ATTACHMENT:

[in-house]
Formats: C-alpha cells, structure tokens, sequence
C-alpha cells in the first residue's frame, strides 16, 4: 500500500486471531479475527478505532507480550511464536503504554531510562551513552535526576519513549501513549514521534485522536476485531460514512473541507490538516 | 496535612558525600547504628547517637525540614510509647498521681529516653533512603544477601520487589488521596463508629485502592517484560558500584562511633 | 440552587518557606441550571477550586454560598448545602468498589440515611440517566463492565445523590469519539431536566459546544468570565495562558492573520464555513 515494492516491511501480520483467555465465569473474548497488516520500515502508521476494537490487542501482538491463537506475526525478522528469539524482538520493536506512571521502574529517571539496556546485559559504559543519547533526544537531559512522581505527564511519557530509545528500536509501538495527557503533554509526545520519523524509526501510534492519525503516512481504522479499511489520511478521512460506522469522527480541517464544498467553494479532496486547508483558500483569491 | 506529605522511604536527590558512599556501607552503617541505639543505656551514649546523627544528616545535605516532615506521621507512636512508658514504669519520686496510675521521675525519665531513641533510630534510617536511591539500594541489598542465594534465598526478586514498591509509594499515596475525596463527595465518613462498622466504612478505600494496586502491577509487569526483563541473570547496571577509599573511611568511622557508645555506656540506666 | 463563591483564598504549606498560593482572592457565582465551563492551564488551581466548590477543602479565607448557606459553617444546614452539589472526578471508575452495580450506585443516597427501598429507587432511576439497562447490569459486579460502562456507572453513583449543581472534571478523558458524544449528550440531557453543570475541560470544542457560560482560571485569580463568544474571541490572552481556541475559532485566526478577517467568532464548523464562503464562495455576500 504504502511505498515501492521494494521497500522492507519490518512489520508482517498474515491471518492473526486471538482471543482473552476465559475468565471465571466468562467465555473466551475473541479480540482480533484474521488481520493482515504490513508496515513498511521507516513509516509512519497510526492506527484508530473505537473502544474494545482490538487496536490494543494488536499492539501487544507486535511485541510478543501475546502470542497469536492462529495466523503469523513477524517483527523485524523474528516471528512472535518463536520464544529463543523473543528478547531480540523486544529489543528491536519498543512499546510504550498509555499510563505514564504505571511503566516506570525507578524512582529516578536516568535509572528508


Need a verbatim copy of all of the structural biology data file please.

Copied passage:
[in-house]
Formats: C-alpha cells, structure tokens, sequence
C-alpha cells in the first residue's frame, strides 16, 4: 500500500486471531479475527478505532507480550511464536503504554531510562551513552535526576519513549501513549514521534485522536476485531460514512473541507490538516 | 496535612558525600547504628547517637525540614510509647498521681529516653533512603544477601520487589488521596463508629485502592517484560558500584562511633 | 440552587518557606441550571477550586454560598448545602468498589440515611440517566463492565445523590469519539431536566459546544468570565495562558492573520464555513 515494492516491511501480520483467555465465569473474548497488516520500515502508521476494537490487542501482538491463537506475526525478522528469539524482538520493536506512571521502574529517571539496556546485559559504559543519547533526544537531559512522581505527564511519557530509545528500536509501538495527557503533554509526545520519523524509526501510534492519525503516512481504522479499511489520511478521512460506522469522527480541517464544498467553494479532496486547508483558500483569491 | 506529605522511604536527590558512599556501607552503617541505639543505656551514649546523627544528616545535605516532615506521621507512636512508658514504669519520686496510675521521675525519665531513641533510630534510617536511591539500594541489598542465594534465598526478586514498591509509594499515596475525596463527595465518613462498622466504612478505600494496586502491577509487569526483563541473570547496571577509599573511611568511622557508645555506656540506666 | 463563591483564598504549606498560593482572592457565582465551563492551564488551581466548590477543602479565607448557606459553617444546614452539589472526578471508575452495580450506585443516597427501598429507587432511576439497562447490569459486579460502562456507572453513583449543581472534571478523558458524544449528550440531557453543570475541560470544542457560560482560571485569580463568544474571541490572552481556541475559532485566526478577517467568532464548523464562503464562495455576500 504504502511505498515501492521494494521497500522492507519490518512489520508482517498474515491471518492473526486471538482471543482473552476465559475468565471465571466468562467465555473466551475473541479480540482480533484474521488481520493482515504490513508496515513498511521507516513509516509512519497510526492506527484508530473505537473502544474494545482490538487496536490494543494488536499492539501487544507486535511485541510478543501475546502470542497469536492462529495466523503469523513477524517483527523485524523474528516471528512472535518463536520464544529463543523473543528478547531480540523486544529489543528491536519498543512499546510504550498509555499510563505514564504505571511503566516506570525507578524512582529516578536516568535509572528508